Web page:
Welcome to UTakeCharge

U Take Charge logoThe UTakeCharge program is all about reducing energy and water consumption on The University of Texas at Austin campus. Initiated in 2007, UTakeCharge calls the entire campus community to expand energy and water conservation awareness into everyday activities.

The university’s Facilities Services and Project Management and Construction Services departments are taking charge of reducing energy and water consumption by undertaking demand-side energy management and conservation projects.

Lighting, water and steam projects will save about $2.8 million per year in energy and water costs and reduce our carbon footprint by 35 million pounds of carbon!

For details about project savings and our carbon footprint reduction, visit our Projects site.

UTakeCharge is not only about repairs and renovations.

It's also about creating a campus culture of sustainability. More can be done to save energy and water if You Take Charge! Use the news, tips and other useful tools on this site to learn about what you can do to reduce energy and water consumption on campus.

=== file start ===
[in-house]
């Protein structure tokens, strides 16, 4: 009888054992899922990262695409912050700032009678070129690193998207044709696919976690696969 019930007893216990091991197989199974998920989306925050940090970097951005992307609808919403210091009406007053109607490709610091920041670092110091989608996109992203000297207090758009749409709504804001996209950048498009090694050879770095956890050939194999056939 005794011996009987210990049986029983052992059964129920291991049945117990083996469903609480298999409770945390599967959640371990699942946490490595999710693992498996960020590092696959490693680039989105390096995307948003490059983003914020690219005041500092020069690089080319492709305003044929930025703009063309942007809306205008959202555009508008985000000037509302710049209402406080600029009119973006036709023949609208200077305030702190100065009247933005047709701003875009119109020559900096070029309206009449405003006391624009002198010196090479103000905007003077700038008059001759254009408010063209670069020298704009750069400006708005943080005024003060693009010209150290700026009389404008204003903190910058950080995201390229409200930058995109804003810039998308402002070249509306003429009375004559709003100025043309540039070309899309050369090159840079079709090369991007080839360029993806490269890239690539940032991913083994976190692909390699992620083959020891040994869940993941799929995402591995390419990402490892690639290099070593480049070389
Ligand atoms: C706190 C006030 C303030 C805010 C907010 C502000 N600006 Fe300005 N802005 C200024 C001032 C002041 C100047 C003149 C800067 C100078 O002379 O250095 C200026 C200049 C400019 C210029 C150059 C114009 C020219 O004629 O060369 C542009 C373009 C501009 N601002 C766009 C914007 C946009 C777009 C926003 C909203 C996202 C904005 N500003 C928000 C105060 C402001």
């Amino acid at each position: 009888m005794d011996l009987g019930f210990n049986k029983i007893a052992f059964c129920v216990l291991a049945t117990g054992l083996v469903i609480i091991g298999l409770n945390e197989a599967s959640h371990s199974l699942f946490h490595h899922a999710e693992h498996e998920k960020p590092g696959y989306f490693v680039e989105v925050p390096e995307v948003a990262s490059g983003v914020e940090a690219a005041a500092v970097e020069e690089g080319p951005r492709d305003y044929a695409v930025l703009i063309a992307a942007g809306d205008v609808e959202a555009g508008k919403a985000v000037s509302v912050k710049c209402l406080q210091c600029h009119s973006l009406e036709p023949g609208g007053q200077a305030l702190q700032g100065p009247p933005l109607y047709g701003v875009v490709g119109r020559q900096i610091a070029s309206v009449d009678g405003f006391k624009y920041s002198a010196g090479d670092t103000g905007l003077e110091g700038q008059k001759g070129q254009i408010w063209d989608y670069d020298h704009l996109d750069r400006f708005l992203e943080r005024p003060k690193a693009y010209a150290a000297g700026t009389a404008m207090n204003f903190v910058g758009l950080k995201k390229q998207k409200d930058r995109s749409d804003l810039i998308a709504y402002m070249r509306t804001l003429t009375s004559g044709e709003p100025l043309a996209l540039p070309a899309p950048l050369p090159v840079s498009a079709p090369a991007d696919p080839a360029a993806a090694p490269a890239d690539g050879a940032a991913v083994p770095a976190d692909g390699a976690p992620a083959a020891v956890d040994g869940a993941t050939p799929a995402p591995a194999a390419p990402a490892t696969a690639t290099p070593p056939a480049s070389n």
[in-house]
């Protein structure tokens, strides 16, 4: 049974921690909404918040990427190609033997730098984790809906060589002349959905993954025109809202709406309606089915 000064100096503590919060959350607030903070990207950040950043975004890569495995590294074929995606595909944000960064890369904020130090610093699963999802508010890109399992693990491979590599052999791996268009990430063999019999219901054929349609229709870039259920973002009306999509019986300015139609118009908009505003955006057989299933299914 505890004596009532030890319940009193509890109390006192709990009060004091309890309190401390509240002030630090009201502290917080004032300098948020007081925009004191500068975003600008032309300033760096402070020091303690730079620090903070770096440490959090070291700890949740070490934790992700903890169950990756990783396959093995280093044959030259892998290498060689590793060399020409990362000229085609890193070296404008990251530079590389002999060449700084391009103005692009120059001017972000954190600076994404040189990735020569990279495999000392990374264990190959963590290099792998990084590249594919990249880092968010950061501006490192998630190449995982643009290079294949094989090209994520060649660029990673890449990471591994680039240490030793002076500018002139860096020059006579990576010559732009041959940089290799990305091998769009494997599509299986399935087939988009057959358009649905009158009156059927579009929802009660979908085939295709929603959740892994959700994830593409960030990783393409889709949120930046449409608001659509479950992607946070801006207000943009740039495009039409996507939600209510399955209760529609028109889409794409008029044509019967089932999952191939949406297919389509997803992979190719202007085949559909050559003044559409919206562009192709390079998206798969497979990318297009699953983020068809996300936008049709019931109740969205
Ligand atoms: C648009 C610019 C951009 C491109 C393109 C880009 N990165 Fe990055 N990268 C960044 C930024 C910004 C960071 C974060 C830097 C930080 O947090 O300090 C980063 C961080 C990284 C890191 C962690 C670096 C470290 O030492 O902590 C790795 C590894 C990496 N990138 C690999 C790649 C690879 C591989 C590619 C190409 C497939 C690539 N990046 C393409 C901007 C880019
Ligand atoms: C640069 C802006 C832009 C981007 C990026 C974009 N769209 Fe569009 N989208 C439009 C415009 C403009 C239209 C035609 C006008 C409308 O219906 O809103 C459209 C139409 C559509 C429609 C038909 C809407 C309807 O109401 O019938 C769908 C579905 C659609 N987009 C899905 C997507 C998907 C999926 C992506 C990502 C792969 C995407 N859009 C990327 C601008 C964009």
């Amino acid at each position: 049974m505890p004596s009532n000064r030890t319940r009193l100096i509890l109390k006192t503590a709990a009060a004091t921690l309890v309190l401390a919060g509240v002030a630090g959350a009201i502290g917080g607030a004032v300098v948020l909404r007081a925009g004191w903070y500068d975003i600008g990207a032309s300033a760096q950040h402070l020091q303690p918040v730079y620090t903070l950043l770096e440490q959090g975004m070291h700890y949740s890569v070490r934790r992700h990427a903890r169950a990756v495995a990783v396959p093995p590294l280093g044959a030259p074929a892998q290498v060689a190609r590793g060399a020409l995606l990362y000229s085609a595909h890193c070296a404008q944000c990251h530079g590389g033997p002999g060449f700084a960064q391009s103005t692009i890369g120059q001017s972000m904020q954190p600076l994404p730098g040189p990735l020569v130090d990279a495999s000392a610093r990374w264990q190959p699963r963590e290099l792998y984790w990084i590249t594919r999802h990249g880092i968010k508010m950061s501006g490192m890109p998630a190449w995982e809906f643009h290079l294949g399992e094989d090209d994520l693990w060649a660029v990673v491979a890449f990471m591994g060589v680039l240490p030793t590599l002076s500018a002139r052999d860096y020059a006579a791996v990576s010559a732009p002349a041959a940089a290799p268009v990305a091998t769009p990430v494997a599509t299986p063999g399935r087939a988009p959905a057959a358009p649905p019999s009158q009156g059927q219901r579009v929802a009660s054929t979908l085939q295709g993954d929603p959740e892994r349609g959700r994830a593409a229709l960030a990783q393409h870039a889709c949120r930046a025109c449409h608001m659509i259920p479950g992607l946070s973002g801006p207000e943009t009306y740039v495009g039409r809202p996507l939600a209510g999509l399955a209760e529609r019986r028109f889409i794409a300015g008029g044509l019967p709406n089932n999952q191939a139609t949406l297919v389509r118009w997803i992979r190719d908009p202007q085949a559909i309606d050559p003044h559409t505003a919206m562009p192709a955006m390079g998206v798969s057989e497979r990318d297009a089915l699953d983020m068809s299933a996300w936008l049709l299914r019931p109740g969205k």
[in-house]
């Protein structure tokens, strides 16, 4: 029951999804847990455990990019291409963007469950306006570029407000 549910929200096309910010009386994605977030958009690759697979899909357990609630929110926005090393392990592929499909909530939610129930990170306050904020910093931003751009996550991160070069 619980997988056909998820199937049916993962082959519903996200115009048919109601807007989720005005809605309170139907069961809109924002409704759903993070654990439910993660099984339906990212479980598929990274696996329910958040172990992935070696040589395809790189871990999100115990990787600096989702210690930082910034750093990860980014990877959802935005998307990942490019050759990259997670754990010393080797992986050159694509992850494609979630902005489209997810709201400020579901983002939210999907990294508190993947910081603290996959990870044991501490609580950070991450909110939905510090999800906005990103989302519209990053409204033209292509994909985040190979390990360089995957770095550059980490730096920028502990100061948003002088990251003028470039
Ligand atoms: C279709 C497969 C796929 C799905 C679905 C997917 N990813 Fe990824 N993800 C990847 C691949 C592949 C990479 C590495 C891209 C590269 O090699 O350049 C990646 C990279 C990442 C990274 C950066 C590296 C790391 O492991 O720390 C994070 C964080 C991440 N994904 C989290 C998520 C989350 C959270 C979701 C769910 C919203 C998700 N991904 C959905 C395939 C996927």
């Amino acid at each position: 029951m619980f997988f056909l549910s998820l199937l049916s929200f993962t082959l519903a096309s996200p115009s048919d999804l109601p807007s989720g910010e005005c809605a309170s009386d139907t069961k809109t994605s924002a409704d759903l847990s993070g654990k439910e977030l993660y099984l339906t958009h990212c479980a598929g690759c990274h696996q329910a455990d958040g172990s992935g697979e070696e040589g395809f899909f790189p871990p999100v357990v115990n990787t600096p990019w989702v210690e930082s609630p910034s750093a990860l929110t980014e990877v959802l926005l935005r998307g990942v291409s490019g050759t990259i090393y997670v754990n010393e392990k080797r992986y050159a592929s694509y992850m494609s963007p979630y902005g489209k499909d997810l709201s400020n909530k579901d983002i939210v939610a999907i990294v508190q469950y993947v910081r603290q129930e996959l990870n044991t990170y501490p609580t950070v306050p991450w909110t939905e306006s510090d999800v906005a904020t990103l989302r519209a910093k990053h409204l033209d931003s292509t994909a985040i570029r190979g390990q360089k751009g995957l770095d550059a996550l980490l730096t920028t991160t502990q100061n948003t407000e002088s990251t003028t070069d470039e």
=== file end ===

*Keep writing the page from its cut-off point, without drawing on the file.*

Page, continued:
UTakeCharge . . . Creating a Culture of Sustainable Energy Management and Conservation.

 

 

 

 

 

Cable Boxes Hog Energy

Read New York Times article.

EPA Seeks Comments on WaterSense Certification

EPA has revised the WaterSense product certification system to complement ENERGY STAR’s system. EPA is accepting written comments on the Draft Revised Product Certification System through July 25, 2011, and will hold a public meeting via webinar and conference call on July 13, 2011, from 1:00 to 3:00 p.m. EST to discuss the draft revisions. To review the Draft Revised Product Certification System or for information on how to submit comments, visit the WaterSense website.

Austin's Largest Solar Power System Installed on J. J. Pickle Research Campus

Read article.

Bring Your Green to Work

ENERGY STAR reminds you how to be more "green" in the workplace and at home with this handy tip card.

How Big is Your Footprint?

How much CO2 your lifestyle creates is called your "carbon footprint." Answer a few easy questions to learn the approximate size of your footprint. Learn about UT Austin's carbon footprint.